However, that is not the real reason why we are obliged to preserve and promote Spanish among the young and future generations of Filipinos.

Spanish must not be viewed as some archaic and dead language like Latin, that most Filipinos above the age of 50 remember as a compulsory subject in school, which they did not like and which for them was just a waste of time. Spanish should not be regarded either as a language of the elite spoken among Spanish mestizo families or as a legacy of a past that no longer exists. Spanish, along with the English language, is one of the only two global means that exist for communication (even if Chinese is the largest spoken language in the world). Today, more than 500 million people speak Spanish. It is also the second most studied language and the third most used on the Internet.

Furthermore, as far as the Philippines is concerned, Spanish can be a fundamental tool for many young Filipinos seeking employment in call centers or BPO businesses in this country or trying to get a better employment abroad as seafarers, nurses, social workers, etc. The United States is the main land of promise for the citizens of this country, and there are nearly 50 million North Americans who speak Spanish as their mother tongue. In addition, many Latin-American countries are notably increasing their trade and investment relations with Southeast Asian countries, gradually shifting their economic focus toward the Pacific.

If only Spanish were commonly spoken in the Philippines, along with the English language, the Philippines would become the next unbeatable business hub in Asia.

Since I arrived in Manila less than a year ago, I have been constantly asked about the relevance of Spanish in the Philippines of today. I would always reply by saying that I am very confident that Spanish is under no threat of disappearing. Manila has the third biggest Instituto Cervantes in the world in terms of number of students (an annual enrolment of 6,500) and at present, it can hardly take in more students. The real issue is whether we are ready to face the challenge of providing the young generations of Filipinos with the necessary academic backing that will enable them to study Spanish as a language of choice that will open for them a wealth of opportunities in employment. To this end, I hope to work closely with the Department of Education and the Commission on Higher Education.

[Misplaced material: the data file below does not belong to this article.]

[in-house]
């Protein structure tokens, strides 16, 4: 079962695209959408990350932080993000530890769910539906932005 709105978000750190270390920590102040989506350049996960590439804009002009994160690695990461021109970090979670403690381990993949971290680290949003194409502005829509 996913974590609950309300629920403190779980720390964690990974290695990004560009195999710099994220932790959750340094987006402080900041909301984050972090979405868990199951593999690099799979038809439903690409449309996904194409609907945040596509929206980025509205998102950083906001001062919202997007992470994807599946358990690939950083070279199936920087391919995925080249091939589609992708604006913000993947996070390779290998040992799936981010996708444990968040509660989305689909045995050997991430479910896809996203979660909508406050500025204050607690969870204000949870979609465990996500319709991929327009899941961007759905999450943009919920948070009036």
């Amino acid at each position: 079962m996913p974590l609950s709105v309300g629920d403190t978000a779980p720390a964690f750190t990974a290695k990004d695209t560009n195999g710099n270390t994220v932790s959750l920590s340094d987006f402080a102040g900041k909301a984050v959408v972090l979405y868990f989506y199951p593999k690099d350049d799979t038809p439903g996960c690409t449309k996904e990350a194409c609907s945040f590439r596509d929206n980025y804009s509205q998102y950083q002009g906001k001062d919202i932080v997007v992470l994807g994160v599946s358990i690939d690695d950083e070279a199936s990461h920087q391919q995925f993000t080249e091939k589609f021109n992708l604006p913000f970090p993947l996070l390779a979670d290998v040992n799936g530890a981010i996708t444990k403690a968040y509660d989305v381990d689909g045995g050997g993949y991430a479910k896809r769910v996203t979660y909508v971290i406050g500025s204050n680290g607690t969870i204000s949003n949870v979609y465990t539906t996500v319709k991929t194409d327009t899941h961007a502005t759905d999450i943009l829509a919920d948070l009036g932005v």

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This article was first published in Inquirer.net.

Pacquiáo wins! However…

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…many who have seen that match, even fellow Filipinos, doubt Pacman’s victory. Pacman won via majority decision: 114-114, 115-113, 116-112. But it was clear in Márquez’s every move that he had thoroughly studied Pacman’s fighting style. To his credit, the Mexican’s battle plan was evenly calculated and impressive.

It should be noted that all Pacquiáo-Márquez matches are not without any controversy. On their first meeting, in 2004, the match ended in a draw; Pacquiáo was believed to have won that match especially since he knocked Márquez three times in the first round. They fought again in 2008. Pacquiáo won via split decision that time, but many (including yours truly) believed that it was Márquez’s moment.

Now many are crying a screwjob. If true, who’s fault then? Definitely not Pacman’s. Besides, Pacman still fought like the champion that he is. Unlike Floyd The Chicken (and Victor Ortiz), Pacman fought cleanly.

As of this writing, the local internet community is disappointed with the win. But what shines here is their honesty. Even if we Filipinos were all rooting for Pacman to win, we didn’t want it to end that way — in doubt. But why doubt that win? Are we all boxing experts? Aside from what we saw in that match, what do we really know about how a boxing match should be scored?

At any rate, Manny “Pacman” Pacquiáo is still the world’s best pound-for-pound prize fighter. But a Pacquiáo-Márquez IV should be in the offing. Make it happen.